In advanced queries however, is slightly different, the TOP nor the ROWCOUNT limit will be set since it would change the developer's query code, even though the Max Records is set. This means that the number of rows returned by the query is the same as the count. However, when iterating the query, only Max Records will actually be fetched to the application.

This variable should be used when you have a table records with navigation, and need to have the Total rows to show on the list navigation the total amount of items, even though you show only a few per page.

Query.Empty

This variable is a fast way to check if any row is returned. If it's Empty (Empty=True), then the query returned 0 rows. It's a short cut to rapidly check if there's any rows, and it doesn't execute any additional queries to count the rows.

It should be used to check if there are any rows or not. Like Vasco referred, it's best to use this variable then the count variable to check if there's any rows returned, since it's one less query to be executed.

Query.Length

This is the actual result of the fetched rows of the query so far. It is limited by the Max records, since it's the Max records that limits the rows of the query. This value is calculated based on the number of items within the query record list variable, so no additional queries are executed, since it's all in the application's memory.

This should be used to get the size of the list within the query, to size table records or list records, or to limit for each iterations, or even to calculate the number of items that are shown per page on a list navigation widget.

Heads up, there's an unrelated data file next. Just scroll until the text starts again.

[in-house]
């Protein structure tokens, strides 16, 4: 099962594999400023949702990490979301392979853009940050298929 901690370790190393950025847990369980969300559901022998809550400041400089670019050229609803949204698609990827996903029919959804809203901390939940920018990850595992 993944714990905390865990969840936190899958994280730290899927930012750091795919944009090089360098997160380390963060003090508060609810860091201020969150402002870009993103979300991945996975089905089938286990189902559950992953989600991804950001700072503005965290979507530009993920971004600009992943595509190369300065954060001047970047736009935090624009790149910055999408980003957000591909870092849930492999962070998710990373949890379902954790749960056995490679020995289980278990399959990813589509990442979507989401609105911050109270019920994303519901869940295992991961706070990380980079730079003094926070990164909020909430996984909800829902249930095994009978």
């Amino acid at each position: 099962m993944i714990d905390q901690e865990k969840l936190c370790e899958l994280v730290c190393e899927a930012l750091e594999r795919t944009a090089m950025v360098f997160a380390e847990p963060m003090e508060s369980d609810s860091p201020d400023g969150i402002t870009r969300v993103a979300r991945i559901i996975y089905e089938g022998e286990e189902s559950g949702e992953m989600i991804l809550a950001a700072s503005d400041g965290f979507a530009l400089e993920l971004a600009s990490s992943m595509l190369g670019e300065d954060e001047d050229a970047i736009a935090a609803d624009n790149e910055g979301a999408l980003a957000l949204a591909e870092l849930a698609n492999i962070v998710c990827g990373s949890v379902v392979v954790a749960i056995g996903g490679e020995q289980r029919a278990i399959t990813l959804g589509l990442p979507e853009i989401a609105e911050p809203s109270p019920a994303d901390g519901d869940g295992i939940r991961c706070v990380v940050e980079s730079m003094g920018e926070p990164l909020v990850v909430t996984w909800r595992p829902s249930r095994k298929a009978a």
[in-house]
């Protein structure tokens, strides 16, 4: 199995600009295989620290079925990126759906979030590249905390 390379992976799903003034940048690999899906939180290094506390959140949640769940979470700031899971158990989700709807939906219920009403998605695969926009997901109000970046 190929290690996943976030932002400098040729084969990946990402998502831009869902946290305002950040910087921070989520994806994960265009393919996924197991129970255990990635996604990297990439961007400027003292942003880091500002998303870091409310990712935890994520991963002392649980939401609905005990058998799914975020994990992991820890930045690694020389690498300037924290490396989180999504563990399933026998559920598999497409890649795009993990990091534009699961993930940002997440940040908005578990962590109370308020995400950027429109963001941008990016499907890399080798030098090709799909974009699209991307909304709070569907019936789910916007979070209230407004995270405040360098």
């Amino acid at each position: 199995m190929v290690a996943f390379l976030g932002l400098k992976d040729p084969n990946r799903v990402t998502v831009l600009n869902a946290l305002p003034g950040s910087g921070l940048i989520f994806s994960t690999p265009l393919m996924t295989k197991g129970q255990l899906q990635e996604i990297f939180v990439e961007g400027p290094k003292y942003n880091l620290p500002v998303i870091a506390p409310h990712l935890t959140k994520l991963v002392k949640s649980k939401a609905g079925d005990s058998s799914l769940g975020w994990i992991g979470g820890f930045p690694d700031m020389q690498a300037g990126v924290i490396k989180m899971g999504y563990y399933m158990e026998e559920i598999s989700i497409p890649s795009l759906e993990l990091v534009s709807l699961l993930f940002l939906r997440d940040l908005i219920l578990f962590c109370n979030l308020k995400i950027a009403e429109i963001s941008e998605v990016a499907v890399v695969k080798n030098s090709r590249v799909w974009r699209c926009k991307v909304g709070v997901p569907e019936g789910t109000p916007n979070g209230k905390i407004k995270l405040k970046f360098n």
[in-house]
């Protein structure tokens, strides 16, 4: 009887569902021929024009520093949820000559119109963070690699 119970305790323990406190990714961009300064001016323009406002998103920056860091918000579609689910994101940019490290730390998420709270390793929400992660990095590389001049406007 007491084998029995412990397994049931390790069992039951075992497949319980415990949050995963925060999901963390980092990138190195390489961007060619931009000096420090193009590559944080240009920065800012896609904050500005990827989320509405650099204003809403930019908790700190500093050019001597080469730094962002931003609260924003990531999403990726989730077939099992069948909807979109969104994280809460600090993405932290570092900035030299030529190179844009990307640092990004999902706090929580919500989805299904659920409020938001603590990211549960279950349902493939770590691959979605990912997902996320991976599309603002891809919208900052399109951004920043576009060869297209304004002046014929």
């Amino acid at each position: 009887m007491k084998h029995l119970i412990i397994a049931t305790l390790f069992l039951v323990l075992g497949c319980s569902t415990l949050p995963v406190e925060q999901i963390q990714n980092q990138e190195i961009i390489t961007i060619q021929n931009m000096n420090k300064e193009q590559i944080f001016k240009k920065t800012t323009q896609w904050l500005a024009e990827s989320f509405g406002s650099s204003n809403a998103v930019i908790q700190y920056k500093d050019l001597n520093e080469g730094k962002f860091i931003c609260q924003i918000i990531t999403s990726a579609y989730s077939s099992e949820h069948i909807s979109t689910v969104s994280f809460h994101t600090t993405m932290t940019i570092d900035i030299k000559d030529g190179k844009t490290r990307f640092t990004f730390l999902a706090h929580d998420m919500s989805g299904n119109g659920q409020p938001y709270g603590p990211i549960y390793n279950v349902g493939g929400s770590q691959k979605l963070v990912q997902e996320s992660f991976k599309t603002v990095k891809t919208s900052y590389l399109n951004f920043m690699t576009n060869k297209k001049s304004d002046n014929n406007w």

With all this in mind, the Query.Count should be used only when you really need to get the total possible rows of your query. And in practice, only on your Simple Queries, since in the advanced queries is identical to the Query.Length, with the exception of some optimizations described below.

When you have a query directly linked to a table record or list record, or are iterating the query list, the Agile Platform will only fetch the the data and update the Query.Length accordingly, meaning that if the iteration executes less times then the returned rows, it will have only the number of fetched rows.

Hope this information is helpful, and that I didn't confuse you even further :)

Cheers

Miguel Simões João
Very insightful Miguel. Kudos for that!!!!

Allow me to add just a side note, since your answer raised a question from a colleague of mine that I thought was very pertinent.

"In advanced queries however, is slightly different, the TOP nor the ROWCOUNT limit will be set since it would change the developer's query code"

This means that setting Maximum Rows on an advanced query will not affect the performance of the query itself, but rather just eventual data processing on the returned list. If you're aiming at performance with specific advanced queries, when using list navigation for instance, the way to do it is set an InLine parameter that will receive the maximum rows to return and include the parameter in your SQL.

Eg. Select TOP @MaxRowParameter tbl.attr1, tbl.attr2 FROM tbl

Just thought I'd put that out there, in case anyone else wonders as well.
Miguel
 
Good answer!
Great answer :)

It helps us (all developers I think) how, when, what we should use and why.
Especially because most people don't look under the hood :)

@Joost, nice you bumb this topic since a lot more about the .count become clear.

@Miquel, thanks for explaning which is doing what. When reading it all it all becomes a little bit confused about how to apply the best. I'm more thinking on how to use the paging on the best way with a table record (since the .count attbibute is mostly used for the paging component). To make myself more clear, when having a TR with 500 records but only 100 records are shown, would it be better to get the whole list once or just get the first 100 and when clicking the next page get the next 100?